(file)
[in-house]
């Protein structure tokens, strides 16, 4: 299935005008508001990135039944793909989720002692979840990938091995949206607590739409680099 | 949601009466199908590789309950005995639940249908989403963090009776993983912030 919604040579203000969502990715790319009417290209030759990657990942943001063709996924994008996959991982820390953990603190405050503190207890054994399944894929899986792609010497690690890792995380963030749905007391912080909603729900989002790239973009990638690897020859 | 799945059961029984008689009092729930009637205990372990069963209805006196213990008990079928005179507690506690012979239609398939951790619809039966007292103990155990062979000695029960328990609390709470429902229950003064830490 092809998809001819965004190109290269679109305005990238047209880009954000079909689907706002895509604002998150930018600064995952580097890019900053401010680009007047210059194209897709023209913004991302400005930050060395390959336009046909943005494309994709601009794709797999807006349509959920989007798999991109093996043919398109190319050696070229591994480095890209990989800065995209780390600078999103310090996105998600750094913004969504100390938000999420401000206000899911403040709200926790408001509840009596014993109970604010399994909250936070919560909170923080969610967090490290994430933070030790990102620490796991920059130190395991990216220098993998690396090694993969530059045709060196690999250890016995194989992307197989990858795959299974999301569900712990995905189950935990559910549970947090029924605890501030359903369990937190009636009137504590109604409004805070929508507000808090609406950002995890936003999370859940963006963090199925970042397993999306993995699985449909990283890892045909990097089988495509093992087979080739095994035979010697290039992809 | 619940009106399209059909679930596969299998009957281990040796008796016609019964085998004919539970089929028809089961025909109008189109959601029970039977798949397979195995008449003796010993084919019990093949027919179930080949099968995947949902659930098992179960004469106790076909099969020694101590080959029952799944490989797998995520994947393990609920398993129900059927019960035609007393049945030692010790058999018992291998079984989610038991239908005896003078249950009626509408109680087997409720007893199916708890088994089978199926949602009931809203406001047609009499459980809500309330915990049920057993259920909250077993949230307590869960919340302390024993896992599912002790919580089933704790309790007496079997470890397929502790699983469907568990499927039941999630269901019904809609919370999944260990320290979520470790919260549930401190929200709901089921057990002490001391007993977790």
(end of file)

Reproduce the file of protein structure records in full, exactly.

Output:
[in-house]
């Protein structure tokens, strides 16, 4: 299935005008508001990135039944793909989720002692979840990938091995949206607590739409680099 | 949601009466199908590789309950005995639940249908989403963090009776993983912030 919604040579203000969502990715790319009417290209030759990657990942943001063709996924994008996959991982820390953990603190405050503190207890054994399944894929899986792609010497690690890792995380963030749905007391912080909603729900989002790239973009990638690897020859 | 799945059961029984008689009092729930009637205990372990069963209805006196213990008990079928005179507690506690012979239609398939951790619809039966007292103990155990062979000695029960328990609390709470429902229950003064830490 092809998809001819965004190109290269679109305005990238047209880009954000079909689907706002895509604002998150930018600064995952580097890019900053401010680009007047210059194209897709023209913004991302400005930050060395390959336009046909943005494309994709601009794709797999807006349509959920989007798999991109093996043919398109190319050696070229591994480095890209990989800065995209780390600078999103310090996105998600750094913004969504100390938000999420401000206000899911403040709200926790408001509840009596014993109970604010399994909250936070919560909170923080969610967090490290994430933070030790990102620490796991920059130190395991990216220098993998690396090694993969530059045709060196690999250890016995194989992307197989990858795959299974999301569900712990995905189950935990559910549970947090029924605890501030359903369990937190009636009137504590109604409004805070929508507000808090609406950002995890936003999370859940963006963090199925970042397993999306993995699985449909990283890892045909990097089988495509093992087979080739095994035979010697290039992809 | 619940009106399209059909679930596969299998009957281990040796008796016609019964085998004919539970089929028809089961025909109008189109959601029970039977798949397979195995008449003796010993084919019990093949027919179930080949099968995947949902659930098992179960004469106790076909099969020694101590080959029952799944490989797998995520994947393990609920398993129900059927019960035609007393049945030692010790058999018992291998079984989610038991239908005896003078249950009626509408109680087997409720007893199916708890088994089978199926949602009931809203406001047609009499459980809500309330915990049920057993259920909250077993949230307590869960919340302390024993896992599912002790919580089933704790309790007496079997470890397929502790699983469907568990499927039941999630269901019904809609919370999944260990320290979520470790919260549930401190929200709901089921057990002490001391007993977790």